You can find the recipe for Fried Ham and Cheese Sandwich (aka, croque-monsieur) on page 137 of David Lebovitz’s book My Paris Kitchen.

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Artichoke Tapenade with Rosemary Oil

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My Mom has been quietly participating in Cook the Book Fridays behind the scenes. She already owned a copy of My Paris Kitchen, so I when I suggested she cook along with me, she enthusiastically agreed.

This past week I was visiting my parents in Seattle, so my Mom and I got to make the recipe of the week, Artichoke Tapenade with Rosemary Oil, together. It was pretty awesome because she let me do the fun stuff while she did the more tedious tasks of pitting the olives, draining the artichokes, and cleaning up after me. Moms are the best!

Another great thing about cooking at my parent’s house is my Dad’s garden. This time of year there isn’t much to harvest except herbs, but that suited this recipe just fine. I used freshly harvested rosemary to make the rosemary oil, which made it extra delicious.

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The recipe for the tapenade couldn’t get much more simple: toss canned artichoke hearts, green olives, olive oil, capers, lemon juice, garlic, and cayenne pepper into a food processor and puree until smooth. It is drizzled with a generous amount of homemade rosemary oil and served with bread or crackers.

The tapenade was a big hit the night my sister and her family came to my parent’s house for dinner. We pretty much devoured it. And we all agreed we would make it again.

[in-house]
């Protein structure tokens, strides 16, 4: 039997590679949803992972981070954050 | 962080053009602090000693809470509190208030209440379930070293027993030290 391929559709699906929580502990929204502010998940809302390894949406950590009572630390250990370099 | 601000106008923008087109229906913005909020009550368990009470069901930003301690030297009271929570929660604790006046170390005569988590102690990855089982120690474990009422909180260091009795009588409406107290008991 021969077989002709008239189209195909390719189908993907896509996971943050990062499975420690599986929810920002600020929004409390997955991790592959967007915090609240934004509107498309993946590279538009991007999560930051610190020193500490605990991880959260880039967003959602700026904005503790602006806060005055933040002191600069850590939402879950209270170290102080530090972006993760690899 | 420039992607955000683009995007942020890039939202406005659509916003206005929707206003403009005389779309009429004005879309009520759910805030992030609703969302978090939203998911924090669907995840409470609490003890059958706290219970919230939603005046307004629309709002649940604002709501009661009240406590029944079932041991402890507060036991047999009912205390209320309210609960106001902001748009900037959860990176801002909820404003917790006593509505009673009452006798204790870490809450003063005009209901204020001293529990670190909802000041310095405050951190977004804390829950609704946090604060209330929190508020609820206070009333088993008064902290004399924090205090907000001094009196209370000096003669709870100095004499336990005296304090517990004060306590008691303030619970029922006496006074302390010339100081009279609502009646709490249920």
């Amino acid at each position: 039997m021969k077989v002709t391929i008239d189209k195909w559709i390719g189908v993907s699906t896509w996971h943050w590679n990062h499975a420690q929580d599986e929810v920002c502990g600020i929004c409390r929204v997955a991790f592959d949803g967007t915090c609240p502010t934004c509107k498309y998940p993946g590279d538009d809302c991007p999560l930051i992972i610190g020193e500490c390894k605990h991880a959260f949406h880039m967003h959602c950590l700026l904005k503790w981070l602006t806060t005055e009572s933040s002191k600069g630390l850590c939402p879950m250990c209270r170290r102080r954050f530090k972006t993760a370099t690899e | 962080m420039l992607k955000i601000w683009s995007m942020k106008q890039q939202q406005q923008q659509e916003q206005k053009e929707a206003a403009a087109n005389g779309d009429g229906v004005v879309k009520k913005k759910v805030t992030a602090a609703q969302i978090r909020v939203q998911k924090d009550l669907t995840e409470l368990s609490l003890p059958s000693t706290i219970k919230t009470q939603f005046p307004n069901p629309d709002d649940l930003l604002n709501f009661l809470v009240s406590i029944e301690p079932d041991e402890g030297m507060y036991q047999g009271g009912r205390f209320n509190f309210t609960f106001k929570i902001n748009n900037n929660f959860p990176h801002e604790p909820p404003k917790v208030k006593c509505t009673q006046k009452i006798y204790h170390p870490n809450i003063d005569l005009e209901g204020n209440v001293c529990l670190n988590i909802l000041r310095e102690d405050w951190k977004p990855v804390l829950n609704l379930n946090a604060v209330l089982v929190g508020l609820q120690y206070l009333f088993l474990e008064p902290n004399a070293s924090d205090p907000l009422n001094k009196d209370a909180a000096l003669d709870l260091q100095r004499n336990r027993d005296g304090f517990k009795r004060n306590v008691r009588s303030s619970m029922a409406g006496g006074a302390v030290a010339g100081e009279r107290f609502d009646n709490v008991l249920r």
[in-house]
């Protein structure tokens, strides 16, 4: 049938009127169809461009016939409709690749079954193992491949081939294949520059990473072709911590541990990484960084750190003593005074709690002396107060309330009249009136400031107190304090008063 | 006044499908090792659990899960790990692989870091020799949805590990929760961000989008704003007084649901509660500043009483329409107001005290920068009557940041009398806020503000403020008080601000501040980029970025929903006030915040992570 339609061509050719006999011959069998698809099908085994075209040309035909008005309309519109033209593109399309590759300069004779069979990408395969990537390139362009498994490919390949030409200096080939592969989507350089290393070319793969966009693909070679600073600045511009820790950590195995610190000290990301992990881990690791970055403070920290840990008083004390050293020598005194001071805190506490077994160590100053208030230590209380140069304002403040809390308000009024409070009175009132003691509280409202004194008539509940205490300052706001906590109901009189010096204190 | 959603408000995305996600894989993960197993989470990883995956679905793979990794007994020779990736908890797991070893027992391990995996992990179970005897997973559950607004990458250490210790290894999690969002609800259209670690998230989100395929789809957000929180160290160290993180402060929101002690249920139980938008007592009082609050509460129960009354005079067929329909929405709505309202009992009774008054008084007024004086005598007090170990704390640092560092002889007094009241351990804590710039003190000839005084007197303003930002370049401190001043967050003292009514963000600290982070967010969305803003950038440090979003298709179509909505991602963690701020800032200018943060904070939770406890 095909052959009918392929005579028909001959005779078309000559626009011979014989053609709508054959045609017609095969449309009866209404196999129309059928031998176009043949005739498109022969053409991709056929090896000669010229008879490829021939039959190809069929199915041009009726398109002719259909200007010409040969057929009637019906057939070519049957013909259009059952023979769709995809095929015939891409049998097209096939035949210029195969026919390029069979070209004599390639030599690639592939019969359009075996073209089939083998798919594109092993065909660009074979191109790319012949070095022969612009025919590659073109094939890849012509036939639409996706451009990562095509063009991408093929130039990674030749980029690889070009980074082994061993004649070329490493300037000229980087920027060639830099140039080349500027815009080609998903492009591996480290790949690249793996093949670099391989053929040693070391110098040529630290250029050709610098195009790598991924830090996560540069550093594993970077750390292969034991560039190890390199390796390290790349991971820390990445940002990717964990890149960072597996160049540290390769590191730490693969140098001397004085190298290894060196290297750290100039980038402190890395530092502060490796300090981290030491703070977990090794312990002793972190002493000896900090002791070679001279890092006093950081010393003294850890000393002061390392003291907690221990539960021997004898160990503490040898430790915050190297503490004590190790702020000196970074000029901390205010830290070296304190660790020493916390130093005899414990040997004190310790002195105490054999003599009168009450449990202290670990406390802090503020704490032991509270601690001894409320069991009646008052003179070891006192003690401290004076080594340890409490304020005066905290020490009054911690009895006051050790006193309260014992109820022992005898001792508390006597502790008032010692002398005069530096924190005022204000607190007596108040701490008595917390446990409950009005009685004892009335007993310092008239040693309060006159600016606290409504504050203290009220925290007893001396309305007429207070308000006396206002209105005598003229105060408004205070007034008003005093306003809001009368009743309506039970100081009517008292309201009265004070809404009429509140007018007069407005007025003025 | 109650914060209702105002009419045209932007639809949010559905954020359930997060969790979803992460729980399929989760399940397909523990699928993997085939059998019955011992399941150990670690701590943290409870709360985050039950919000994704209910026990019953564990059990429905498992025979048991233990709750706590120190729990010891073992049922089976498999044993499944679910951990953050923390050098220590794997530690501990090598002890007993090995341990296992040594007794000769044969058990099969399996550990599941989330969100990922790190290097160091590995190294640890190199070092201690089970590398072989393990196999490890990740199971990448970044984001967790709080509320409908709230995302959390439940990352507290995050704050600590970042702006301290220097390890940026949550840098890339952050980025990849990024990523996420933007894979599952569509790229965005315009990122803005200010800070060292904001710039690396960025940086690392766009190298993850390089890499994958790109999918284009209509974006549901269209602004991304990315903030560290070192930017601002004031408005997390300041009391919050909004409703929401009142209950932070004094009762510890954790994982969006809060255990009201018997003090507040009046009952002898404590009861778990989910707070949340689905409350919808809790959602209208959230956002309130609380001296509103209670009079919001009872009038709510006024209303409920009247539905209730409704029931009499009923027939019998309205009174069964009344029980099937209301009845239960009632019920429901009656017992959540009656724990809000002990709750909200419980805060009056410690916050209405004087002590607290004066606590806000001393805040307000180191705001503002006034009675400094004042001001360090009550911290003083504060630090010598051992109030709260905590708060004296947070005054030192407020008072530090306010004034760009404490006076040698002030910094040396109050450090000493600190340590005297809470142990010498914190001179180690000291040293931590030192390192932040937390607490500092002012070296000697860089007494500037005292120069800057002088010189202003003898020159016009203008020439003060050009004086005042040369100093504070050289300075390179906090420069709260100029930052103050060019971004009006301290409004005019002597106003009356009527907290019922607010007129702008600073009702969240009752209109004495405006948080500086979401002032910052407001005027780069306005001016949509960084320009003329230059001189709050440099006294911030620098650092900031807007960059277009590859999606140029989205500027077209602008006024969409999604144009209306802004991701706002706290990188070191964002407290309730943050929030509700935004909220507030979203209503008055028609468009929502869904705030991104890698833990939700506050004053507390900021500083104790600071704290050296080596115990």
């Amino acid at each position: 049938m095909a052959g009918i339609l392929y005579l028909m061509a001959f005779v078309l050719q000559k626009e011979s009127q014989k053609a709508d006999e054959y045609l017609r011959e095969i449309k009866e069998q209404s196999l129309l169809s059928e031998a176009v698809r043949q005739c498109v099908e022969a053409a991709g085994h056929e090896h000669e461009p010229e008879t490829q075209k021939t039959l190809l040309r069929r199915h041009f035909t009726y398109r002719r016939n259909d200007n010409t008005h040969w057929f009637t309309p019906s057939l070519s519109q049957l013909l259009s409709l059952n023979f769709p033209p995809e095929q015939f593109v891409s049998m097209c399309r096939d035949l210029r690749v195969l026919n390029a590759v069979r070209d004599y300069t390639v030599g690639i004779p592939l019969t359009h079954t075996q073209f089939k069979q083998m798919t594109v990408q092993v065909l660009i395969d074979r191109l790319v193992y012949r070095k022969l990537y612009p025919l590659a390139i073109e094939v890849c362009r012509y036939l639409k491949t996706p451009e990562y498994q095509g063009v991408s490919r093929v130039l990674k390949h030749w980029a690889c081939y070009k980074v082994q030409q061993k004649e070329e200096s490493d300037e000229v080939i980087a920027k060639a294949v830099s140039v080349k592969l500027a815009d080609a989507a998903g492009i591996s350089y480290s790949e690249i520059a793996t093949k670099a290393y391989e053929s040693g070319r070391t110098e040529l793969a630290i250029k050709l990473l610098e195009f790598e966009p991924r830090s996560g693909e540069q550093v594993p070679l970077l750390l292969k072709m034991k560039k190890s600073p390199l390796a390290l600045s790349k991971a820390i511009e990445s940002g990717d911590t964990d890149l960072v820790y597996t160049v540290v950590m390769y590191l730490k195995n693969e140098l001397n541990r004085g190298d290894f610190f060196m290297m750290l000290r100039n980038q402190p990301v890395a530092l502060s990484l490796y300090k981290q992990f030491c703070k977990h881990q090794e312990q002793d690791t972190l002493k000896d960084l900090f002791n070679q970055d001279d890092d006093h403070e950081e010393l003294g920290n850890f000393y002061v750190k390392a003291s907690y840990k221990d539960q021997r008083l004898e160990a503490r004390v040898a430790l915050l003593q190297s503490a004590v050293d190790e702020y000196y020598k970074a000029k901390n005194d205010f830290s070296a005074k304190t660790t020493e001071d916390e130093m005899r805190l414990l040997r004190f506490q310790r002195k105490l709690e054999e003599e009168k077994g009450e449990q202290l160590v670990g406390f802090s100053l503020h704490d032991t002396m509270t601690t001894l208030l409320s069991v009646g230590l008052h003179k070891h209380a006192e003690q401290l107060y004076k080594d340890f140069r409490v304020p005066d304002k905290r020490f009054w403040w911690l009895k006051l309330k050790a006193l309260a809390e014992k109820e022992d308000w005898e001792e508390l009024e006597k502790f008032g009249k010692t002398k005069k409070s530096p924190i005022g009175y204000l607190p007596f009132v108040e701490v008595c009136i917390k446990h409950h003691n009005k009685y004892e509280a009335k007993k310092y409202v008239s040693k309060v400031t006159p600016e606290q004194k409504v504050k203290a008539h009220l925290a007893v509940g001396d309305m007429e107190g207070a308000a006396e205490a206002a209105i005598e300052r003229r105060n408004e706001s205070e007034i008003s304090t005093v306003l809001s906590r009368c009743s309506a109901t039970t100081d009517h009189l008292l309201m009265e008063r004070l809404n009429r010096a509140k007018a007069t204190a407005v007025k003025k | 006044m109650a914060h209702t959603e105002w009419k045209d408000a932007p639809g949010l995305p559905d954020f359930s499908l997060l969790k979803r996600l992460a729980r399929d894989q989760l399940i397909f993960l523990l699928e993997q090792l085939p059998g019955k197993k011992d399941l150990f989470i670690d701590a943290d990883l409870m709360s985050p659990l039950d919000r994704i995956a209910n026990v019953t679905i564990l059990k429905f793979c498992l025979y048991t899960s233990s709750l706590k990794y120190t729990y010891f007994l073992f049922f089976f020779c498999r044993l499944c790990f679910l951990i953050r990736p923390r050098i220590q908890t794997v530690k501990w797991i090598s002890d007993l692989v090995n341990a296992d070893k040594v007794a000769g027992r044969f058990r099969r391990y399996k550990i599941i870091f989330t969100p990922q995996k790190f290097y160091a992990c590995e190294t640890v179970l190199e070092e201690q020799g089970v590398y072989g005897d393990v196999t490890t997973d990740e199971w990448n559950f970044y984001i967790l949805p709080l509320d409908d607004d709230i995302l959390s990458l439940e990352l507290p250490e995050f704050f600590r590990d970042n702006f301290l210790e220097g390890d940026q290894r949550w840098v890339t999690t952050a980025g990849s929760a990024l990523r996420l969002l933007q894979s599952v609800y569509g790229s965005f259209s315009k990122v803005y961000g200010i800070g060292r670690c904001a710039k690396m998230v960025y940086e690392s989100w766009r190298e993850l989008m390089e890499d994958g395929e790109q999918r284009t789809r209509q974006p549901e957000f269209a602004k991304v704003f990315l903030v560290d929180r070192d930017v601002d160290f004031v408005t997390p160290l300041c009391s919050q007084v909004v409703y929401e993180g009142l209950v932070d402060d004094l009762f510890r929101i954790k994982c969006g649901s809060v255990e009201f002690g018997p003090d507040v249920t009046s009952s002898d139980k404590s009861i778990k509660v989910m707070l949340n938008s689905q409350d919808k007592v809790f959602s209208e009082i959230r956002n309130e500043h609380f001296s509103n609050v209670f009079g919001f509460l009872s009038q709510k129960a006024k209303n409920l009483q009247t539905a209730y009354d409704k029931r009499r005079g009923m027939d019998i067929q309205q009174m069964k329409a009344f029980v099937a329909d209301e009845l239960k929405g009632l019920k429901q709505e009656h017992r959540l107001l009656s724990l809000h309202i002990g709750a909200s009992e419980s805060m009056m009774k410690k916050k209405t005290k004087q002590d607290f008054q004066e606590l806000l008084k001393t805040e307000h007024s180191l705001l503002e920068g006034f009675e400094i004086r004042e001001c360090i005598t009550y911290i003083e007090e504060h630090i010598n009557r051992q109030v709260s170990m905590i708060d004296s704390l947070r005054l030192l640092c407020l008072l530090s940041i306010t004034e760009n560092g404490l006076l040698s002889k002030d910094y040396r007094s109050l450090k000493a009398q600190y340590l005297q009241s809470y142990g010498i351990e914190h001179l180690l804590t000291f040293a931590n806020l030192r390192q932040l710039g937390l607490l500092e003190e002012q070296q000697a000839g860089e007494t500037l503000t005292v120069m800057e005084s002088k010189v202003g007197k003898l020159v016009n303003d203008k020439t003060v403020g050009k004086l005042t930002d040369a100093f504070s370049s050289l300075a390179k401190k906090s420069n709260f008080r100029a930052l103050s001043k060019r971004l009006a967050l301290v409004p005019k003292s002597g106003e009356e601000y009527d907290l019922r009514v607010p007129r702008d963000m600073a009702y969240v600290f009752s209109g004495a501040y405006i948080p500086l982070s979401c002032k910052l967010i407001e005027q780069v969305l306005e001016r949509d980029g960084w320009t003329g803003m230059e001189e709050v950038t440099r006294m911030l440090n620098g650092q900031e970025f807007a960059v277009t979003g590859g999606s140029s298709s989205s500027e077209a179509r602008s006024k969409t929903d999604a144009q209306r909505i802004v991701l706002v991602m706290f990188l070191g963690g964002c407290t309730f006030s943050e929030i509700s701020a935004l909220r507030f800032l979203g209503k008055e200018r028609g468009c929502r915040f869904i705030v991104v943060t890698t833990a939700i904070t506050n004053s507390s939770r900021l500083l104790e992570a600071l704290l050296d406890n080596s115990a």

A few suggestions: 1) I let the tapenade rest for about an hour before serving and I felt the flavors were able to mellow and blend a bit. I’m sure a longer rest would be even better; 2) The tapenade was pretty garlicky. I didn’t mind, but if anyone is sensitive to garlic or prefers less, I recommend only using one clove; 3) Don’t leave out the rosemary oil!

If you are interested in trying this wonderful recipe, I encourage you to buy a copy of My Paris Kitchen. I also found the recipe online: Artichoke Tapenade Recipe.

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Cook The Book Fridays: Winter Salad

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Happy Friday! I am very excited to announce a new project/feature on my blog: Cook the Book Fridays!

Ever since French Fridays with Dorie ended, us former Doristas have missed cooking together each week. There had been some discussion about starting a new book together, and finally Katie of ProfWhoCooks took the plunge and got us started. Thanks Katie! Our first book is My Paris Kitchen by David Lebovitz. Since we are just getting started, this is a great time to join in if you are interested. Check out the “official” site for the recipe schedule and rules: Cook the Book Fridays. The more the merrier!

Our debut recipe is a simple salad called Winter Salad. A thick dressing is made from crumbled Roquefort cheese, Greek yogurt, chives, lemon juice, salt, and pepper. Toss it with sliced Belgian endive, and top with a few more chives.

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I haven’t eaten Belgian endive very often, and when I tasted a bit of it I was a little unsure of a whole salad made from it. But the dressing did wonders for the flavor and I really enjoyed the salad. My husband thought the salad was “too blue cheesey” and he likes blue cheese, so I would say this salad is for blue cheese lovers only.

The one issue I had with the salad is that the dressing was very thick, making it difficult to toss with the Belgian endive. I’m wondering if others ran into the same problem.

You can find the recipe for Winter Salad on page 98 of My Paris Kitchen. I encourage you to buy the book!